2022: Regional Tax Base Sharing
Co Learning Plan Author - 2022
Authors: Ashley Bellant
The idea of regional tax base sharing is of particular significance to the State of Michigan and other “rust-belt” states containing shrinking, deindustrialized cities. Regional tax base sharing is a policy idea created to address urban sprawl and the fiscal disparities created and exacerbated by the phenomenon. Large urban cores in Michigan typically were built around a few industrial employers. Globalization and deindustrialization have caused many of these employers to relocate taking their tax revenue as well as jobs with them. As these large urban centers shrink, so does their tax base, meaning cities must raise taxes to provide the same level of services. This leads to a vicious cycle where people do not want to locate there, urban cores aren’t able to attract new business because they can’t provide competitive tax subsidies, and the tax base continues to dwindle.
This Co-Learning Plan focuses on Resiliency Planning and Financial Resiliency. It will examine the history of Michigan’s shrinking Urban cores, as well as two case studies from Minneapolis-St. Paul and the Meadowlands of New Jersey. A simulation will be conducted to examine fiscal disparity calculations for the determined geographical area using the regional tax base sharking model. This project will likely serve the Lansing-East Lansing Metropolitan Statistical Area of Eaton, Clinton, Ingham, and Shiawassee Counties. This Co-Learning Plan will simulate the implementation of regional tax base sharing in a particular geographical area–so that residents, advocates, and policymakers within that region are able to make better informed decisions. It will also establish talking points for proponents of regional tax base sharing from both “winners” and “losers” perspectives, as well as create a roadmap detailing the policy and legal steps needed to adopt and implement regional tax base sharing will also be included.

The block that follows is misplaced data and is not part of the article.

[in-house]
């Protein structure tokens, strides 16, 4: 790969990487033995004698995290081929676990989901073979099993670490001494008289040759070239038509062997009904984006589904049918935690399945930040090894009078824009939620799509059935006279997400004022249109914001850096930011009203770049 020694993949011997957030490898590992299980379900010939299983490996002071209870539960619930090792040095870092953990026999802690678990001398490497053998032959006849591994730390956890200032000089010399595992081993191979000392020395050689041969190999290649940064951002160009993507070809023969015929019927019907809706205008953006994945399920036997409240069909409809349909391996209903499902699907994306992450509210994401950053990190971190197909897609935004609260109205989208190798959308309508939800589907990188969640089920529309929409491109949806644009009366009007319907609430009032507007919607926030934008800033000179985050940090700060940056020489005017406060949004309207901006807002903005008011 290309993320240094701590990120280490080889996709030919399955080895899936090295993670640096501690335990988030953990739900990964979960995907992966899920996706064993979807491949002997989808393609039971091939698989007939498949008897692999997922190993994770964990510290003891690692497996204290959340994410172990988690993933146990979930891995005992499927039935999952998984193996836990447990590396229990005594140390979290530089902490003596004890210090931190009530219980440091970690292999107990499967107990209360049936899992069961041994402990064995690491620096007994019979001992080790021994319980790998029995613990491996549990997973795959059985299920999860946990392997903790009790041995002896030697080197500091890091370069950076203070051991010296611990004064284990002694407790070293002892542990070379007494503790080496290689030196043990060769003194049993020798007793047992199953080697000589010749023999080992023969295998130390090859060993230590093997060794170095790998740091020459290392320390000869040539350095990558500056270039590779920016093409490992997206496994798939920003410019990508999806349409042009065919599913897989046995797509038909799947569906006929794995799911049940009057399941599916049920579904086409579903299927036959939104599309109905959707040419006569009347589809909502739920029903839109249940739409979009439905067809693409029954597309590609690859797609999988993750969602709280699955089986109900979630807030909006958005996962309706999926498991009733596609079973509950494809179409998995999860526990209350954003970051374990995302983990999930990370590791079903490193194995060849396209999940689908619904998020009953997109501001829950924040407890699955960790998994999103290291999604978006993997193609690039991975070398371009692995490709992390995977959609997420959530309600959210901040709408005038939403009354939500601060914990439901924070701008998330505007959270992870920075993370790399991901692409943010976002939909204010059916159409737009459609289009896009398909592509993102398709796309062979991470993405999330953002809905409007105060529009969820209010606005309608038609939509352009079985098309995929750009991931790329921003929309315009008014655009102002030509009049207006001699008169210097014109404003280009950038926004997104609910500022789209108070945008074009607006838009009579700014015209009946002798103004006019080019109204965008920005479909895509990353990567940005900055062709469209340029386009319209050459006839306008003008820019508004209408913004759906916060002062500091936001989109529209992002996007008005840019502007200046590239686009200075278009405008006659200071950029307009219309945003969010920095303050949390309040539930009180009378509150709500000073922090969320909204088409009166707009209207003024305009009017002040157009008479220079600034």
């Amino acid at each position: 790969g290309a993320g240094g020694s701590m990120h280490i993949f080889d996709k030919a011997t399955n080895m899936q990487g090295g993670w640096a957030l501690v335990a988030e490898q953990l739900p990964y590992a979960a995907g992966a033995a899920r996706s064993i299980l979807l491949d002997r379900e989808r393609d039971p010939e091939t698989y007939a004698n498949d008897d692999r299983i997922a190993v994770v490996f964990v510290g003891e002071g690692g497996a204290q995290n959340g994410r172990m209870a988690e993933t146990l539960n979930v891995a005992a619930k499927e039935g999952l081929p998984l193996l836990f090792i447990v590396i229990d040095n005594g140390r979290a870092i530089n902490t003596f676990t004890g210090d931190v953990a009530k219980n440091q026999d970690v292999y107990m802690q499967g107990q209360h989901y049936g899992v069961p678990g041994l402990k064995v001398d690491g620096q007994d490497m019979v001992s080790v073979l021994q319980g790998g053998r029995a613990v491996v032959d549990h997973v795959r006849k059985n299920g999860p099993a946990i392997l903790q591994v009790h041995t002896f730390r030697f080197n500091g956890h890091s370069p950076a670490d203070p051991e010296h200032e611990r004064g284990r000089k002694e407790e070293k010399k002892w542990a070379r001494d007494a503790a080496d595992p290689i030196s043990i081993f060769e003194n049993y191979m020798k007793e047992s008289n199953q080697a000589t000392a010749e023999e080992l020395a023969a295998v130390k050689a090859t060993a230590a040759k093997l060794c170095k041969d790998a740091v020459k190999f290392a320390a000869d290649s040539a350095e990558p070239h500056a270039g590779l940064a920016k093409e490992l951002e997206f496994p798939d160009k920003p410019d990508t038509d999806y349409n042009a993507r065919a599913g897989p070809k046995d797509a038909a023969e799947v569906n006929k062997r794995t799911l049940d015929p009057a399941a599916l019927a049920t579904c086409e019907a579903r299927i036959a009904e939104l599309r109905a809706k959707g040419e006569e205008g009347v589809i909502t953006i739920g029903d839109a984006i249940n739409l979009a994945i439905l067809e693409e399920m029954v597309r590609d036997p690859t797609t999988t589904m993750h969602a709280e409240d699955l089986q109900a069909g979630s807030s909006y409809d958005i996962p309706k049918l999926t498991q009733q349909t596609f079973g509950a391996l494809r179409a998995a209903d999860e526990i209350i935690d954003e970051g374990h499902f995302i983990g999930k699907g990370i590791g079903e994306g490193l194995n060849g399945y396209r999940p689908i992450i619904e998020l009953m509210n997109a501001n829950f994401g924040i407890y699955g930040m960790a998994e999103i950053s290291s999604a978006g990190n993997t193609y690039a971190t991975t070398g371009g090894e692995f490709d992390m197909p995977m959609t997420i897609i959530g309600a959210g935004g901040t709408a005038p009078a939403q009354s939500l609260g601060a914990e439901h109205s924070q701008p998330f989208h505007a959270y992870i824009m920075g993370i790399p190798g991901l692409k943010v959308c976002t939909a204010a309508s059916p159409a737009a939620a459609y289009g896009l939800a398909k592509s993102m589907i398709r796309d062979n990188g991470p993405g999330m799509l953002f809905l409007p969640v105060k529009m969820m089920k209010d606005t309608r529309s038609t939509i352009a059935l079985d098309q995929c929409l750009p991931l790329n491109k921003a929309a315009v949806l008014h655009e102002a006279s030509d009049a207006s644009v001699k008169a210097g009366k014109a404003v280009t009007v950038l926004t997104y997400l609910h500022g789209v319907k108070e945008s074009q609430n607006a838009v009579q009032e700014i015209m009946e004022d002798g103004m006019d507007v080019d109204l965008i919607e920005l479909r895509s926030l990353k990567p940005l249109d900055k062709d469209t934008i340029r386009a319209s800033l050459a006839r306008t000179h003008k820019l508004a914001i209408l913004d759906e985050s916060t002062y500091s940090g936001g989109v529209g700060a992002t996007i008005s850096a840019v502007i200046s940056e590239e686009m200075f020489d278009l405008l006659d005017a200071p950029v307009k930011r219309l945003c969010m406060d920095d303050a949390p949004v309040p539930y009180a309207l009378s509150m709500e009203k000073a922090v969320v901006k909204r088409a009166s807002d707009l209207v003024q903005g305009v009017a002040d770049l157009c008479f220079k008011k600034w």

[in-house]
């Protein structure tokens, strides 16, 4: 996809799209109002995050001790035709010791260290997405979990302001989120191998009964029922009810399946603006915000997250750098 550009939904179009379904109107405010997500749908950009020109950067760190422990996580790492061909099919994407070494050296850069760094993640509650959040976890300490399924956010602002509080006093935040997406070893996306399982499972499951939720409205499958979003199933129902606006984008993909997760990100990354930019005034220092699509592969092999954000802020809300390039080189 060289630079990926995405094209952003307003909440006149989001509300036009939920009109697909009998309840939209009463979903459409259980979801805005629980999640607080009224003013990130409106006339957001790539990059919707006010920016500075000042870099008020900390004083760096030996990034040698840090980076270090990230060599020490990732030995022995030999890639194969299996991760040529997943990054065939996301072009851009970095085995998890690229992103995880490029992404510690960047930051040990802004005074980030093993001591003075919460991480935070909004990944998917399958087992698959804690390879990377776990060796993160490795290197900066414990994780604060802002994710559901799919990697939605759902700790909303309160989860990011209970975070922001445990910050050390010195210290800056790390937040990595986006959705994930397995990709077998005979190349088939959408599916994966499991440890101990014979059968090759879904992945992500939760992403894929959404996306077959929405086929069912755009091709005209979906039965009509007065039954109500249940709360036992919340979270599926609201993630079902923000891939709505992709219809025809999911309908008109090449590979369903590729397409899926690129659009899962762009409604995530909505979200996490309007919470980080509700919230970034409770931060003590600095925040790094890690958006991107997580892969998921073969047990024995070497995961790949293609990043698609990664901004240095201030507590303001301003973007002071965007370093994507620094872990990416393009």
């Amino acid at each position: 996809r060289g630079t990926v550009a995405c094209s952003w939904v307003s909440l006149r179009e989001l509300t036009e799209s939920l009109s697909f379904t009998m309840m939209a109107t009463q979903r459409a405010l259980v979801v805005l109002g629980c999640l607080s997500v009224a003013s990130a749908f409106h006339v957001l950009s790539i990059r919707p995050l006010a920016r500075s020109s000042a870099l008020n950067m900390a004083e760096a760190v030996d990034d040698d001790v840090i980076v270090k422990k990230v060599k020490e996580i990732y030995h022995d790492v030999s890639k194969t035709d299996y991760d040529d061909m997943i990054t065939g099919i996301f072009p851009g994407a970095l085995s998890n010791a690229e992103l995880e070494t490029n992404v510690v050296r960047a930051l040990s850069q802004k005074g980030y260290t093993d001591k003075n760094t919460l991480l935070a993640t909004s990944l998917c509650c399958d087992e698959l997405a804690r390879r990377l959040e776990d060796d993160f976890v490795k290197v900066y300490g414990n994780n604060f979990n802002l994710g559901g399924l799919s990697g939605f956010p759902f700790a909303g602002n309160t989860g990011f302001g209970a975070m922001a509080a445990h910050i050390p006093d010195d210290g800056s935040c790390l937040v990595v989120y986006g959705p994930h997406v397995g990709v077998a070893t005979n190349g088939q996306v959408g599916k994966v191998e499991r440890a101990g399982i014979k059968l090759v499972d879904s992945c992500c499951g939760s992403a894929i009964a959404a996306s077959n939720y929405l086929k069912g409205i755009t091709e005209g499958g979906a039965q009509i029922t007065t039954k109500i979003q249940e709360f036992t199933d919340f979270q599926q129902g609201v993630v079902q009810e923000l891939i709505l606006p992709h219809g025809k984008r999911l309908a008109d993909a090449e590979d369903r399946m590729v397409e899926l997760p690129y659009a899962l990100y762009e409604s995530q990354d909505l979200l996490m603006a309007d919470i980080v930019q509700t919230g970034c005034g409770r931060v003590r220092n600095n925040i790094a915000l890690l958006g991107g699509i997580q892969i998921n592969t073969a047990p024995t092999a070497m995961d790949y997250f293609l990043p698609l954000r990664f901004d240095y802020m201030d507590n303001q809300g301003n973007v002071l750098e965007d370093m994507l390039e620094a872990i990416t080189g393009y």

A Lansing native, Ashley Bellant recently returned home to continue her social work education and apply the advocacy and organizing skills she gained while working for criminal justice reform in Louisiana to the communities of Michigan. Currently employed with Safe & Just Michigan, a statewide organization that works to advance policies that end Michigan’s over-use of incarceration, Ashley has spent nearly ten years in nonprofit administration. Ashley obtained a bachelor’s in social work in 2010 and a master’s in the same field with a concentration in organization and community leadership in 2021 – both from Michigan State University (MSU). She served two terms as an AmeriCorps fellow in post-Katrina New Orleans before working for a large human services provider in development, regularly raising more than $2M per year. Through this development work, Ashley realized her passion for working with justice-impacted communities and organizing for reform. With this slight career shift in mind and missing the gorgeous outdoors of her home state, she reenrolled at her alma mater. Ashley is an MSU School of Social Work Advocacy Scholar, a member of the National Organization of Forensic Social Workers, and a certified Domicologist.